As befits any new interesting technology, blockchain is in search of problems to solve. Those who understand blockchain and those who might benefit from using it live in different worlds. Bridging the knowledge gap between the two worlds depends on communicating clear and credible attributes of blockchain, as these attributes are the trigger for understanding where they could deliver value.
The stated attributes of blockchain are: secure, immutable, and transparent.
Blockchain is secure because it is still in low use and platforms have not consolidated around a standard. Standardization and wide adoption will increase the rewards and ease of hacking. Only after wide adoption will we able to confirm whether blockchain is more secure than current best practices.
Most important, the intersection of technology with humans is an unavoidable point of vulnerability, as was demonstrated by the 2011 security breach of iconic RSA. Olga Mack from Quantstamp, a company auditing smart contracts, agrees. She was quoted in the Zage report saying:
“While blockchains are secure, smart contracts are not. Smart contract creators need scalable, cost-effective ways to enhance the quality of their code in order for this technology to achieve mainstream adoption.”
The “secure” argument is not compelling because it is not yet made credible by experience.
“Immutable” means that all changes and corrections to mistakes are recorded forever and visible to all on the distributed ledger. Finding out both mistakes and corrections will require user friendly search software. In this case, “user” does not mean a highly trained programmer, but a data entry clerk.
There are already use cases where immutability is of value, all with a current solution. In some cases, the solution works (real estate ownership records, stock ownership), while other cases are still in need of improvement (national and state IDs). In the latter, the weak point is in human interactions (verification), not in achieving immutability.
“Transparent” currently means specialists/computer programmers can see all recorded entries. This can be said about a lot of code, data, and recorded documents, not just blockchain.
Blockchain providers might want to rethink how they articulate unique attributes of blockchain technology. “But this other method also does this” indicates room for improvement.
Adoption is slow because attributes are in search of compelling and credible value propositions. Let’s examine a few:
Peer to Peer exchange without intermediaries: peer to peer exchanges already exist (E-Bay, e-commerce sites, Western Union, and PayPal…). “No intermediary” is a dream: the exchange occurs and is documented in the physical world. Those providing the tools are intermediaries: blockchain exchange, cloud storage service, ID management app, customer service…They will be paid for the value they provide, be subject to government jurisdiction, and be a gathering point for fraud.
Proof of ownership: What happens when you need to prove that you really own something you bought several years ago? The same thing you experience today. Will you remember when and where you bought it, and more importantly, where you stored your proof of ownership? Your unique blockchain ID for the transaction is even harder to remember. What happens when your descendants need to access it because your life has come to an end? The blockchain record of real estate ownership by the Hungarian government will be a most interesting test.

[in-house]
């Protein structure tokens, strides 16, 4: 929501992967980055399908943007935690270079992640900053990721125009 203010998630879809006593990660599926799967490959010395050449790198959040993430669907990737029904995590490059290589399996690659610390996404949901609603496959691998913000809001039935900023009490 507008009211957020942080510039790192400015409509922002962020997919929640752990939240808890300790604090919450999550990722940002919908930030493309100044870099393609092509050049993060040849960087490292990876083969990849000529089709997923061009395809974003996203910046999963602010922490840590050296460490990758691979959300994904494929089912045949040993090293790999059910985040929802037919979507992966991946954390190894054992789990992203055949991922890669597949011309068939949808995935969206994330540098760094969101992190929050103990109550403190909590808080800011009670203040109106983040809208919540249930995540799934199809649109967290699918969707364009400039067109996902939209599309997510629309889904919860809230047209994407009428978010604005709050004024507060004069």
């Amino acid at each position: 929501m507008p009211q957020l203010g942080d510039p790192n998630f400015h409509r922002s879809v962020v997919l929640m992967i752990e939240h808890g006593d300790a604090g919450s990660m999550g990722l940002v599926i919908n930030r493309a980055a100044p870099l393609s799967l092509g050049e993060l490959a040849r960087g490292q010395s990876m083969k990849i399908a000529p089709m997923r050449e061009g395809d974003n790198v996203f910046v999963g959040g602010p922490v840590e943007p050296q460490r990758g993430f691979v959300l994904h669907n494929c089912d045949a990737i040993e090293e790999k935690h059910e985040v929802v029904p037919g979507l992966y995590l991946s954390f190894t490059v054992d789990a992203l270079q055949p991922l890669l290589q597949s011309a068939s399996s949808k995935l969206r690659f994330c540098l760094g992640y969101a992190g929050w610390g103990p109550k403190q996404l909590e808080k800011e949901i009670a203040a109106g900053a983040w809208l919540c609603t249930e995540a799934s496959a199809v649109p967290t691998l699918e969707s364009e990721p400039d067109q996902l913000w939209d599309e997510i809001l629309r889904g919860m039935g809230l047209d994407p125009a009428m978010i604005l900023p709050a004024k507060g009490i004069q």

Smart contracts would be better called “Automatically Executed Contracts”. Most of the examples in progress involve digital delivery. An example is AXA offering flight delay insurance. What is not clear is what blockchain contributes that e-commerce did not provide. Of course, that could be AXA’s proving ground for a broader implementation. That would be smart.
A truly smart contract would appear to think and make complex decisions linking options to situations. Examples where this would really provide value and efficiency include payment of auto insurance claims, healthcare reimbursement, and healthcare institution procurement. In the last two cases, in particular, the cost of complexity is massive and many of the claimed attributes of blockchain could provide value. In the Zage report, Steven Parker, CEO of Crypterium, cites research by Deloitte that shows that 40 percent of health executives see blockchain as one of the top 5 priorities. But that would require not just decision algorithms, but a shared platform for all those who provide inputs, including the consumer. This could happen when blockchain matures and settles on widely adopted standards.
At the core, blockchain records data. Wide adoption will require the data manipulation tools that we currently enjoy: indexing, search engine, filtering, exporting to established tools for data analysis and visualization, permissions…. Data validation before creating a block would be particularly valuable, given the immutability of blockchain records. It is telling that among the hundreds of interviewees of the Zage report, only a few are working on ancillary functionality, all but one related to bitcoin. That exception is the smart contract auditing firm mentioned above.
Many experiments for applications are in progress. That is normal and good for a young technology. When we see several instances of adoption for the same application in the same industry, we will know that blockchain has found a purpose, likely one of more to come.
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Jocelyne O. McGeever has transferred technology into new applications and new markets for several decades, mostly in manufacturing and healthcare, both in startups and Fortune 500 firms.